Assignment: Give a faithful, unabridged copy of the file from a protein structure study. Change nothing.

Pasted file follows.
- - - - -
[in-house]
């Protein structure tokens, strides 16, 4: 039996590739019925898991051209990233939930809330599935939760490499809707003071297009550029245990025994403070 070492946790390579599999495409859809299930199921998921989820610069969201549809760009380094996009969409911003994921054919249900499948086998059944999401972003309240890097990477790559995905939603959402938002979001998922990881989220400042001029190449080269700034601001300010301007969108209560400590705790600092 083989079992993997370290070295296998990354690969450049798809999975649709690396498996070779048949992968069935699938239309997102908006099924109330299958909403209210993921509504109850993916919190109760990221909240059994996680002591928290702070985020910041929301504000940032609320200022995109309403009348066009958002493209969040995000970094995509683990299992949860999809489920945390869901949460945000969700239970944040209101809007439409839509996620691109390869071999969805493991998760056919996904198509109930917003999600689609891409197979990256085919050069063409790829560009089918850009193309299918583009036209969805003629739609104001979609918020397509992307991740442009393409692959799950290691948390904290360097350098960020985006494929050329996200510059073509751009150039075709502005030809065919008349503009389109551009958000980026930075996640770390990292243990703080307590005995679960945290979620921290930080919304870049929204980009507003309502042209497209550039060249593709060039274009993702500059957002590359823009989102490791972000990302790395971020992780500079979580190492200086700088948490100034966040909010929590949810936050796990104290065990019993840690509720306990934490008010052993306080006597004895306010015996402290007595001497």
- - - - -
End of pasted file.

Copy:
[in-house]
């Protein structure tokens, strides 16, 4: 039996590739019925898991051209990233939930809330599935939760490499809707003071297009550029245990025994403070 070492946790390579599999495409859809299930199921998921989820610069969201549809760009380094996009969409911003994921054919249900499948086998059944999401972003309240890097990477790559995905939603959402938002979001998922990881989220400042001029190449080269700034601001300010301007969108209560400590705790600092 083989079992993997370290070295296998990354690969450049798809999975649709690396498996070779048949992968069935699938239309997102908006099924109330299958909403209210993921509504109850993916919190109760990221909240059994996680002591928290702070985020910041929301504000940032609320200022995109309403009348066009958002493209969040995000970094995509683990299992949860999809489920945390869901949460945000969700239970944040209101809007439409839509996620691109390869071999969805493991998760056919996904198509109930917003999600689609891409197979990256085919050069063409790829560009089918850009193309299918583009036209969805003629739609104001979609918020397509992307991740442009393409692959799950290691948390904290360097350098960020985006494929050329996200510059073509751009150039075709502005030809065919008349503009389109551009958000980026930075996640770390990292243990703080307590005995679960945290979620921290930080919304870049929204980009507003309502042209497209550039060249593709060039274009993702500059957002590359823009989102490791972000990302790395971020992780500079979580190492200086700088948490100034966040909010929590949810936050796990104290065990019993840690509720306990934490008010052993306080006597004895306010015996402290007595001497």